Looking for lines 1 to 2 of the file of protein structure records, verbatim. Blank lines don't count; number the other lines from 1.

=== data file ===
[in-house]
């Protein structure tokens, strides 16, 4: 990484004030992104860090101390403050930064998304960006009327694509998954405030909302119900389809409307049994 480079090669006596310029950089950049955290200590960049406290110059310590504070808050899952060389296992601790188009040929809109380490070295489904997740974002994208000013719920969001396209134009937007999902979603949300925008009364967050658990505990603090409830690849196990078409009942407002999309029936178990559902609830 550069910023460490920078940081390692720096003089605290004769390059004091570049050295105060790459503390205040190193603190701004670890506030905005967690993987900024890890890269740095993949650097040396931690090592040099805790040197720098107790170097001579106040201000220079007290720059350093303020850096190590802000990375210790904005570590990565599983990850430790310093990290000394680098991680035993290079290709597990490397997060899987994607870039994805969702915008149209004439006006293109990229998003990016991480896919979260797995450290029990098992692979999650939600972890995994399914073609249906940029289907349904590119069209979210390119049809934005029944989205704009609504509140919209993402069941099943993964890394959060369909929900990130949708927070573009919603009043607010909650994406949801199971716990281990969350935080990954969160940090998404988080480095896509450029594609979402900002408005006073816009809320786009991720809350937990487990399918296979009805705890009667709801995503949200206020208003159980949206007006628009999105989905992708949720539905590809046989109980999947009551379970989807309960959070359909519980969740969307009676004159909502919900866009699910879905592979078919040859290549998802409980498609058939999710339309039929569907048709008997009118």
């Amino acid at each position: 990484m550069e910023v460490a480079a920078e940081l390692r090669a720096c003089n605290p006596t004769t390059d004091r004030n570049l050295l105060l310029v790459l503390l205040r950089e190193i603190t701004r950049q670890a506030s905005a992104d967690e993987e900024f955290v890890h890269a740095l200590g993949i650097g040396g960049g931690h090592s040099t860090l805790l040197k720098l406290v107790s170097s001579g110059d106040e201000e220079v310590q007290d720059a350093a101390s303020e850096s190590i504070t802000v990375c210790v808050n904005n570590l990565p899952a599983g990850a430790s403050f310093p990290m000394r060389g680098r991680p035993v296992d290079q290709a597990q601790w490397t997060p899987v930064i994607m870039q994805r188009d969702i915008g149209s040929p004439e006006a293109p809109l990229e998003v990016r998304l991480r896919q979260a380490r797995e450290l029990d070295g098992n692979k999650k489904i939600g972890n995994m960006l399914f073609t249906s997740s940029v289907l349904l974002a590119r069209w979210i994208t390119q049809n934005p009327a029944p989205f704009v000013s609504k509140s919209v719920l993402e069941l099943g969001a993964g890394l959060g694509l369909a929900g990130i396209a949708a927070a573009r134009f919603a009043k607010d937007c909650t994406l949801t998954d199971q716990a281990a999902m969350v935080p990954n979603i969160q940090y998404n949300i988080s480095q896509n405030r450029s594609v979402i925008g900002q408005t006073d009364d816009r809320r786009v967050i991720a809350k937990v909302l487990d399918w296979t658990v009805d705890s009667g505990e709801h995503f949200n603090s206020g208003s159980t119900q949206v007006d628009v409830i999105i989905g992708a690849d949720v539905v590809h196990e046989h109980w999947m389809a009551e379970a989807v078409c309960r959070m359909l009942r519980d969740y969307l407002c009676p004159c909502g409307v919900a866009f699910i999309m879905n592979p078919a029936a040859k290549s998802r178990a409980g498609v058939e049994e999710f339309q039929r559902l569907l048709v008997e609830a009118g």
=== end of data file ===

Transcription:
[in-house]
């Protein structure tokens, strides 16, 4: 990484004030992104860090101390403050930064998304960006009327694509998954405030909302119900389809409307049994 480079090669006596310029950089950049955290200590960049406290110059310590504070808050899952060389296992601790188009040929809109380490070295489904997740974002994208000013719920969001396209134009937007999902979603949300925008009364967050658990505990603090409830690849196990078409009942407002999309029936178990559902609830 550069910023460490920078940081390692720096003089605290004769390059004091570049050295105060790459503390205040190193603190701004670890506030905005967690993987900024890890890269740095993949650097040396931690090592040099805790040197720098107790170097001579106040201000220079007290720059350093303020850096190590802000990375210790904005570590990565599983990850430790310093990290000394680098991680035993290079290709597990490397997060899987994607870039994805969702915008149209004439006006293109990229998003990016991480896919979260797995450290029990098992692979999650939600972890995994399914073609249906940029289907349904590119069209979210390119049809934005029944989205704009609504509140919209993402069941099943993964890394959060369909929900990130949708927070573009919603009043607010909650994406949801199971716990281990969350935080990954969160940090998404988080480095896509450029594609979402900002408005006073816009809320786009991720809350937990487990399918296979009805705890009667709801995503949200206020208003159980949206007006628009999105989905992708949720539905590809046989109980999947009551379970989807309960959070359909519980969740969307009676004159909502919900866009699910879905592979078919040859290549998802409980498609058939999710339309039929569907048709008997009118």